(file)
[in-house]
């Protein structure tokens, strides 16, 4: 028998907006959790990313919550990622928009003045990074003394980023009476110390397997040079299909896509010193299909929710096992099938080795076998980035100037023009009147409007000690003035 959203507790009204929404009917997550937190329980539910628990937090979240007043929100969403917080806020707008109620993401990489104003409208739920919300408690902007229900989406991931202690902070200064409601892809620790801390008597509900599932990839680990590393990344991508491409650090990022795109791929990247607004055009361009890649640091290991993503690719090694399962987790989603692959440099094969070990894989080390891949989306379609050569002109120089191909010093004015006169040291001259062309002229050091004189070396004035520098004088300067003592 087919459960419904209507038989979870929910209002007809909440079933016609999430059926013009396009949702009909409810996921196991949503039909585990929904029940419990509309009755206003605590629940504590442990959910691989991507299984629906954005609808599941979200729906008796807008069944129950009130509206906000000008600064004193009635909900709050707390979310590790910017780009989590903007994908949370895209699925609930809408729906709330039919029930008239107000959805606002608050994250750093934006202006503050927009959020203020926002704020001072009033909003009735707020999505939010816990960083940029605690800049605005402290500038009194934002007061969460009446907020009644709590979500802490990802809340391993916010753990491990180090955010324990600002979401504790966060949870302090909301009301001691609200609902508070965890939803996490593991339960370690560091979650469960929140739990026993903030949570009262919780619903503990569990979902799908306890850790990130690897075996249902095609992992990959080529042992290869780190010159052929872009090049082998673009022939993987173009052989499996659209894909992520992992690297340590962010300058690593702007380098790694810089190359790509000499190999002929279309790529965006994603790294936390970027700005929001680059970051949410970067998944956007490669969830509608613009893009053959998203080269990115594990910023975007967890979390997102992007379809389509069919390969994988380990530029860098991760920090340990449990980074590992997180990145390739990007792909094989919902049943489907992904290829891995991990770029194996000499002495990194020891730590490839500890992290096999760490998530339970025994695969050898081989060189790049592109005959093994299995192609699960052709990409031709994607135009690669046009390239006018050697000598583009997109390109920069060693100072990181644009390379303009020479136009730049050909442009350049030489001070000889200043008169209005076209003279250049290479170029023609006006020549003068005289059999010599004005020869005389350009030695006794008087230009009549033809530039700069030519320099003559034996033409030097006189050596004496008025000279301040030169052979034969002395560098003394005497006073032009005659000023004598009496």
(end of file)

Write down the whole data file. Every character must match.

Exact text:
[in-house]
């Protein structure tokens, strides 16, 4: 028998907006959790990313919550990622928009003045990074003394980023009476110390397997040079299909896509010193299909929710096992099938080795076998980035100037023009009147409007000690003035 959203507790009204929404009917997550937190329980539910628990937090979240007043929100969403917080806020707008109620993401990489104003409208739920919300408690902007229900989406991931202690902070200064409601892809620790801390008597509900599932990839680990590393990344991508491409650090990022795109791929990247607004055009361009890649640091290991993503690719090694399962987790989603692959440099094969070990894989080390891949989306379609050569002109120089191909010093004015006169040291001259062309002229050091004189070396004035520098004088300067003592 087919459960419904209507038989979870929910209002007809909440079933016609999430059926013009396009949702009909409810996921196991949503039909585990929904029940419990509309009755206003605590629940504590442990959910691989991507299984629906954005609808599941979200729906008796807008069944129950009130509206906000000008600064004193009635909900709050707390979310590790910017780009989590903007994908949370895209699925609930809408729906709330039919029930008239107000959805606002608050994250750093934006202006503050927009959020203020926002704020001072009033909003009735707020999505939010816990960083940029605690800049605005402290500038009194934002007061969460009446907020009644709590979500802490990802809340391993916010753990491990180090955010324990600002979401504790966060949870302090909301009301001691609200609902508070965890939803996490593991339960370690560091979650469960929140739990026993903030949570009262919780619903503990569990979902799908306890850790990130690897075996249902095609992992990959080529042992290869780190010159052929872009090049082998673009022939993987173009052989499996659209894909992520992992690297340590962010300058690593702007380098790694810089190359790509000499190999002929279309790529965006994603790294936390970027700005929001680059970051949410970067998944956007490669969830509608613009893009053959998203080269990115594990910023975007967890979390997102992007379809389509069919390969994988380990530029860098991760920090340990449990980074590992997180990145390739990007792909094989919902049943489907992904290829891995991990770029194996000499002495990194020891730590490839500890992290096999760490998530339970025994695969050898081989060189790049592109005959093994299995192609699960052709990409031709994607135009690669046009390239006018050697000598583009997109390109920069060693100072990181644009390379303009020479136009730049050909442009350049030489001070000889200043008169209005076209003279250049290479170029023609006006020549003068005289059999010599004005020869005389350009030695006794008087230009009549033809530039700069030519320099003559034996033409030097006189050596004496008025000279301040030169052979034969002395560098003394005497006073032009005659000023004598009496």